Coventry City midfielder Gary Deegan has been suspended from training for two weeks while the club investigates comments he made on Twitter.
The player tweeted about the IRA in an online conversation with team-mate James McPake on the social networking website.
A statement from the club said: "Coventry City confirm that Gary Deegan has been suspended from training for a period of two weeks whilst further investigations take place into comments on Twitter social networking site.
"Neither the player nor the club will be making any further statement whilst internal investigations are on-going."
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Friday, 29 June 2012
COVENTRY City has launched an investigation after player Gary Deegan sparked outrage on Twitter with a comment about the IRA.
The Sky Blues midfielder posted remarks on social networking website on Saturday.
The Dublin-born player publicly made the comments to his Scottish team mate James McPake, who has been called up for international duty by Northern Ireland.
McPake transferred his allegiance from Scotland courtesy of his grandmother, who was born in Northern Ireland.
“No matter where you go in the world Irish people are loved #bestcountryintheworld. Proud to be an Irish man.”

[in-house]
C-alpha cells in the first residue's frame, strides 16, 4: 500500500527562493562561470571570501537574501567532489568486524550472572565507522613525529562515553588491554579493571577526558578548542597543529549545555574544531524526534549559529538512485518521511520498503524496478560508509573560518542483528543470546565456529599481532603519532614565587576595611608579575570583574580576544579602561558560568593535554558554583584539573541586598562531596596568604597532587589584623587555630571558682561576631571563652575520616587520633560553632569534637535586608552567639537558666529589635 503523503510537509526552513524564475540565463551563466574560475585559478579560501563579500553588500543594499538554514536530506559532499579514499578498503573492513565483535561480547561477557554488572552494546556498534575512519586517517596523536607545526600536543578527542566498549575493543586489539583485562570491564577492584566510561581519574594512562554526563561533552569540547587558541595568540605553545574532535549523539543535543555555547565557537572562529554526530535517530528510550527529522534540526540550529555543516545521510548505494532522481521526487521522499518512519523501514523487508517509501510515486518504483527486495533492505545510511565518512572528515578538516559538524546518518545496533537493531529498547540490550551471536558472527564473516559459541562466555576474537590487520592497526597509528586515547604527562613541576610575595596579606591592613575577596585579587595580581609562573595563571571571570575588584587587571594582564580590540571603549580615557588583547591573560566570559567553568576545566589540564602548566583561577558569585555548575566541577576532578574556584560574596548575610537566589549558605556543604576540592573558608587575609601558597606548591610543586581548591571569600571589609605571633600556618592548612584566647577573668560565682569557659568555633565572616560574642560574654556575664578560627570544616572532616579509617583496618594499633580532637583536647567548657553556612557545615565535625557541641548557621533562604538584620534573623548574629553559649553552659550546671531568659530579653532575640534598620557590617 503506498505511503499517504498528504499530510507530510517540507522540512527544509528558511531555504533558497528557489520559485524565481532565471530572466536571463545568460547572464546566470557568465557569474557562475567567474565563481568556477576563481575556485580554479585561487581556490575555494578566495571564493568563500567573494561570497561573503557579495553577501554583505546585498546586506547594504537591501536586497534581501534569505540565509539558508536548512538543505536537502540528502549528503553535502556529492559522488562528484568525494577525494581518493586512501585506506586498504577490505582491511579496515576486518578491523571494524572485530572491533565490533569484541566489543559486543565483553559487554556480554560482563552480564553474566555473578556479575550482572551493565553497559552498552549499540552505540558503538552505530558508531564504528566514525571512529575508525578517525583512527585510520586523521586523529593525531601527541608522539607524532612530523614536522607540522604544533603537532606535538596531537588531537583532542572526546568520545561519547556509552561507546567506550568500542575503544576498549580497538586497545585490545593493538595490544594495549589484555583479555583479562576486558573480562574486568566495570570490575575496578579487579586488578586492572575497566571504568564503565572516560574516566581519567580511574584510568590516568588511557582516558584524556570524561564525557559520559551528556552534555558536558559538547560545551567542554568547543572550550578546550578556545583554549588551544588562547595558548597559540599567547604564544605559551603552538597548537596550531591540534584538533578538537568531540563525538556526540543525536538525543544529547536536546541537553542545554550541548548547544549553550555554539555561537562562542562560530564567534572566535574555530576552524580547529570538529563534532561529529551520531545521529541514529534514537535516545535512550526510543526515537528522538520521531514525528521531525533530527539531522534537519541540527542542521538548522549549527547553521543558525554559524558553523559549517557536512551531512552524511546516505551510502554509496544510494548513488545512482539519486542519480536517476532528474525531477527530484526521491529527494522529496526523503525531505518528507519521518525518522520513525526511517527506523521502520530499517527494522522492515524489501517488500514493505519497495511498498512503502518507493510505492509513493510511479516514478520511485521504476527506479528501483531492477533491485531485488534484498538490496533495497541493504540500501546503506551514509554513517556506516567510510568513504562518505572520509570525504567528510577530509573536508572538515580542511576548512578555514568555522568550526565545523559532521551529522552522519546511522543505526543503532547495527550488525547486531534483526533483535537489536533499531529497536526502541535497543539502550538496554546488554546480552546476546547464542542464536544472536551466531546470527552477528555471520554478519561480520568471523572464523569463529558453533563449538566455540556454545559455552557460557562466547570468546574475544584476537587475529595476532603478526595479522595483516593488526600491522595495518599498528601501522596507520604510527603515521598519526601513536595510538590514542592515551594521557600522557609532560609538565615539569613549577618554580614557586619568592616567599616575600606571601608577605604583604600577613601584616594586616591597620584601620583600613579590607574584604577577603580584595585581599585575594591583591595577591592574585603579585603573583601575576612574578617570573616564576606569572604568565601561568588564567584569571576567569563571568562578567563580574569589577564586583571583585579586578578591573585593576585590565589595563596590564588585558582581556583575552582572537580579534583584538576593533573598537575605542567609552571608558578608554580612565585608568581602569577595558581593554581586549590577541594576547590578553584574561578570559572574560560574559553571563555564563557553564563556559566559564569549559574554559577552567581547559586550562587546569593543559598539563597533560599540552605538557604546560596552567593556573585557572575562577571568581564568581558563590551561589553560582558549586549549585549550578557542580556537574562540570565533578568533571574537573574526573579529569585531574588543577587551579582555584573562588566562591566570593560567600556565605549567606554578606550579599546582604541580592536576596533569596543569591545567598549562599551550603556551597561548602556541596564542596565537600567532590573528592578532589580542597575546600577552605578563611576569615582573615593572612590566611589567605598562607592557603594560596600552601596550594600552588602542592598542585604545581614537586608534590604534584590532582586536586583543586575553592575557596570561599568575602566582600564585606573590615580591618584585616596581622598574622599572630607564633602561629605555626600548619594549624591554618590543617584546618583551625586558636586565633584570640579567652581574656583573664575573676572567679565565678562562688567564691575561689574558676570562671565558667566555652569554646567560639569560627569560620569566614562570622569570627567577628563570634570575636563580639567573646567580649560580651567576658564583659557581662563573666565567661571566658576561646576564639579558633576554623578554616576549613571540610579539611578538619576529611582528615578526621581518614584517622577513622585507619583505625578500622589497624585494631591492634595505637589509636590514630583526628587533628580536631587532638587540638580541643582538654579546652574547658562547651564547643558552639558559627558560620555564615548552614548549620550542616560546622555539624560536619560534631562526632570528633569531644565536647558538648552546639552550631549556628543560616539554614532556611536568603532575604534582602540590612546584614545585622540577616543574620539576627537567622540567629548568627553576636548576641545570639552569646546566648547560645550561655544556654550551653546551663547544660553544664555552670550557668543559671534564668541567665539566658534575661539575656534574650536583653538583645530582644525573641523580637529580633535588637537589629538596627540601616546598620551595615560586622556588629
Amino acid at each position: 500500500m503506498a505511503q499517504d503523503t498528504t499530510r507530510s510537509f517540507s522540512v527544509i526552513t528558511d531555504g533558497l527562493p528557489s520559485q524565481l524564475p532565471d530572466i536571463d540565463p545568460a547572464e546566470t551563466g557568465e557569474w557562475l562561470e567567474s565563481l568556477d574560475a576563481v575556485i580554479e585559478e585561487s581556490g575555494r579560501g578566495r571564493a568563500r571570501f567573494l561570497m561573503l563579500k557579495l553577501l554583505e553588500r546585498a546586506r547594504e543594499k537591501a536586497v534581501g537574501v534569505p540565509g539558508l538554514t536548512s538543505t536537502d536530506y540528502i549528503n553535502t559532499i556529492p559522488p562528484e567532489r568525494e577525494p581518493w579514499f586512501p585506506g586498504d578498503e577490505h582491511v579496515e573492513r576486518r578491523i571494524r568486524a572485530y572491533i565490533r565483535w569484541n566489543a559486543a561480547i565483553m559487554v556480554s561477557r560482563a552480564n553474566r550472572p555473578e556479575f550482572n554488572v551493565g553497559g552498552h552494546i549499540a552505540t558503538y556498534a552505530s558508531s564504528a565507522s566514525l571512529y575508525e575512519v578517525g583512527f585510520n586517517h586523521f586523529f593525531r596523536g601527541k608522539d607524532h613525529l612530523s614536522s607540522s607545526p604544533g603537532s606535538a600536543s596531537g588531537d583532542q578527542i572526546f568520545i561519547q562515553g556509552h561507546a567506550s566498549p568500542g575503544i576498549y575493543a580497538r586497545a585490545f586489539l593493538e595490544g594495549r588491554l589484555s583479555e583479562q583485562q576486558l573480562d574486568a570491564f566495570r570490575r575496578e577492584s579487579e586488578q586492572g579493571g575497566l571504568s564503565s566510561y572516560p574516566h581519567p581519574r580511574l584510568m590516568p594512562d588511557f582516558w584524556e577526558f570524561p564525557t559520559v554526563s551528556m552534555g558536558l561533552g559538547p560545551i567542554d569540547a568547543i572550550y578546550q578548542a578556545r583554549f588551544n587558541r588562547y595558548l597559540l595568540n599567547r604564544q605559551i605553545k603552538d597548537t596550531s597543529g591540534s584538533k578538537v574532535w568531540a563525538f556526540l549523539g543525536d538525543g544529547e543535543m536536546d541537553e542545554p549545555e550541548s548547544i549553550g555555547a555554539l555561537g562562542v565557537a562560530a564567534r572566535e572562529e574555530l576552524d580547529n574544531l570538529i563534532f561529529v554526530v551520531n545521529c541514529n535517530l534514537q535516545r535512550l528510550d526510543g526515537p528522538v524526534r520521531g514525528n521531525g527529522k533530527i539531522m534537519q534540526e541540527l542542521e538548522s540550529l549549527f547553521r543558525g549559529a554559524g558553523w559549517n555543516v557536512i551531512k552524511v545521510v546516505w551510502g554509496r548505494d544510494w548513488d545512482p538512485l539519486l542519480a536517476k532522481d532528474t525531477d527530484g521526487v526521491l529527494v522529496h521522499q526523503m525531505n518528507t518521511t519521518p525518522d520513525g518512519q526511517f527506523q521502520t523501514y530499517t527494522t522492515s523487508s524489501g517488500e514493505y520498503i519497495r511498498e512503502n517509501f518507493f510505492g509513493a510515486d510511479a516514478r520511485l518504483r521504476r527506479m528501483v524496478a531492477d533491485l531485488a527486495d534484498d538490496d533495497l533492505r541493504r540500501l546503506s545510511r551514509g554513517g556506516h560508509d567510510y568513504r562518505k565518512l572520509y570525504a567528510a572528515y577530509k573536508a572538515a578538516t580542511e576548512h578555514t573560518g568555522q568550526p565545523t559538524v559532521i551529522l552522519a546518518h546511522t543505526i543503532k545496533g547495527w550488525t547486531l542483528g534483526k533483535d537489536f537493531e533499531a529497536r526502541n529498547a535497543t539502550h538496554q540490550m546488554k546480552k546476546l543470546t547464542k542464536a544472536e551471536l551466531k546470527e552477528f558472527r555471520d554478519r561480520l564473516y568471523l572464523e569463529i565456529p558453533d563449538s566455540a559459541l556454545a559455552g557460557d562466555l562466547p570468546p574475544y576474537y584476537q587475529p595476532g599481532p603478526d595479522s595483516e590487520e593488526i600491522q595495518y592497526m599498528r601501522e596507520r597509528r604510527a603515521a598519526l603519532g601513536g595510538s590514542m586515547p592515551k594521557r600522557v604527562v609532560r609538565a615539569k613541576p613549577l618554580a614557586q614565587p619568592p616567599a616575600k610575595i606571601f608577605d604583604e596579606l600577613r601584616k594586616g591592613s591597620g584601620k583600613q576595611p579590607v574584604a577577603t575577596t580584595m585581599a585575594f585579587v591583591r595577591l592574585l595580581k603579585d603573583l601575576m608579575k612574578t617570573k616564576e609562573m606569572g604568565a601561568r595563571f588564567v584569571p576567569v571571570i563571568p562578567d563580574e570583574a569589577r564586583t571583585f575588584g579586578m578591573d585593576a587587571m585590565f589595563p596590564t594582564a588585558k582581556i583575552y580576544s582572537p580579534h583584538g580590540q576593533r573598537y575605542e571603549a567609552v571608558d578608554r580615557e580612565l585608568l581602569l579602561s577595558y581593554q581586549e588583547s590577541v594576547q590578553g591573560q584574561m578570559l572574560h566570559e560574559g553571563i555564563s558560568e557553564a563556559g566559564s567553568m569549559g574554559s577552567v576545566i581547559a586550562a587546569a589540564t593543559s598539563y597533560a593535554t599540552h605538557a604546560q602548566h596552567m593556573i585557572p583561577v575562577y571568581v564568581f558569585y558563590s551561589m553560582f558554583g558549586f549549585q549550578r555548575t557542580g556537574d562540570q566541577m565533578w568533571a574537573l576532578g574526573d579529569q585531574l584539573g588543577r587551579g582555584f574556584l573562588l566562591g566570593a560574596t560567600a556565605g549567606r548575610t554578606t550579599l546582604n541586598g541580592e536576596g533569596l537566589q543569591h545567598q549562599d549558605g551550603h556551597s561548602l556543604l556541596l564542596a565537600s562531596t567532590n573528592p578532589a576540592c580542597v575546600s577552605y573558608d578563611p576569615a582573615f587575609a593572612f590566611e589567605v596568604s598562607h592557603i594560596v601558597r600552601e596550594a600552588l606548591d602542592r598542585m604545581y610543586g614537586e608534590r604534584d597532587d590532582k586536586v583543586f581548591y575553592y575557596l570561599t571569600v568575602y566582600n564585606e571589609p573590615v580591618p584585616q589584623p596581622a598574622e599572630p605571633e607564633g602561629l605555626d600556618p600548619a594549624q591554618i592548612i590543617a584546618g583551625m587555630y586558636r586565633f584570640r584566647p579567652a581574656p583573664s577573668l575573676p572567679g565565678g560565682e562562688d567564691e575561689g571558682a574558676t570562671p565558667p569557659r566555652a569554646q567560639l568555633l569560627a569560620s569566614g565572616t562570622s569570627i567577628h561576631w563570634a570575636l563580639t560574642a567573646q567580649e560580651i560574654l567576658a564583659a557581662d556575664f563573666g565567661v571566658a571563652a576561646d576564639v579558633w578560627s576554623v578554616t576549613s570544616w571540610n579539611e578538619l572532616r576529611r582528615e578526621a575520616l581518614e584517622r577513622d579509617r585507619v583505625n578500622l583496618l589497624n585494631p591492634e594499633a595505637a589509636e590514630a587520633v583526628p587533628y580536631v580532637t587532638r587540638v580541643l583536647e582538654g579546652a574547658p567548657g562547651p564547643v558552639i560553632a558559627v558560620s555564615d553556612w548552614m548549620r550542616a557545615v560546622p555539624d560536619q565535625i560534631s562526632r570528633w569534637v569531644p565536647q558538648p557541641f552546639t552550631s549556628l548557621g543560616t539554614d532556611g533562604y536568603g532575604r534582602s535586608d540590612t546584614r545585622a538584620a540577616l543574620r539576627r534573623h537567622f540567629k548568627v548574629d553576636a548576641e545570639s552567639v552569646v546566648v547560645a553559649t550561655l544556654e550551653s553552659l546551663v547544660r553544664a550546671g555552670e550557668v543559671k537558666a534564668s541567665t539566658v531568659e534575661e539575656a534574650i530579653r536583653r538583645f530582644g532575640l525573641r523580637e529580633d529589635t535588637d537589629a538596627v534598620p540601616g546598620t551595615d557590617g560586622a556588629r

But some fans didn’t see the funny side and described him as a “disgrace” to the team.
Moz Baker tweeted to Gary: “I hope you never wear a Cov City shirt again.”
Shortly afterwards, Deegan’s Twitter account was deleted.
One fan tweeted: “As I am from Northern Ireland I can say from the bottom of my heart I hope he never plays for Cov again.
“He is from Dublin so has not lived through the horrors of Northern Ireland 70s to 90s.
“He isn’t qualified to make stupid comments.”
Another said: “Gary Deegan – you are in a privileged position to play pro footy and make stupid remarks regarding IRA. Disgrace.”
One fan posted: “Gary Deegan tweeting ‘Up the IRA’ The same terrorists that attempted to bomb the city whose team you play for and are paid by!”
Tim Fisher, chief executive of Coventry City, said: “We have received reports regarding a first team player and his use of Twitter and we are investigating the matter.
“We do take all matters of this nature very seriously.
“It underlines that footballers, like anyone else in the public eye, have to be extremely careful what they say on social networks, because their words are open for all to see and are open to scrutiny.”
The IRA targeted Coventry nine days after the outbreak of the Second World War when a bomb exploded in a carrier basket of a bicycle left outside a shop in Broadgate.
The explosion killed five people and injured more than 100, causing damage to several shops in the area.
Two IRA members and three others were put on trial for murder. Three were acquitted and two were convicted. In the 1974 an IRA member was killed while planting a bomb in Coventry city centre.
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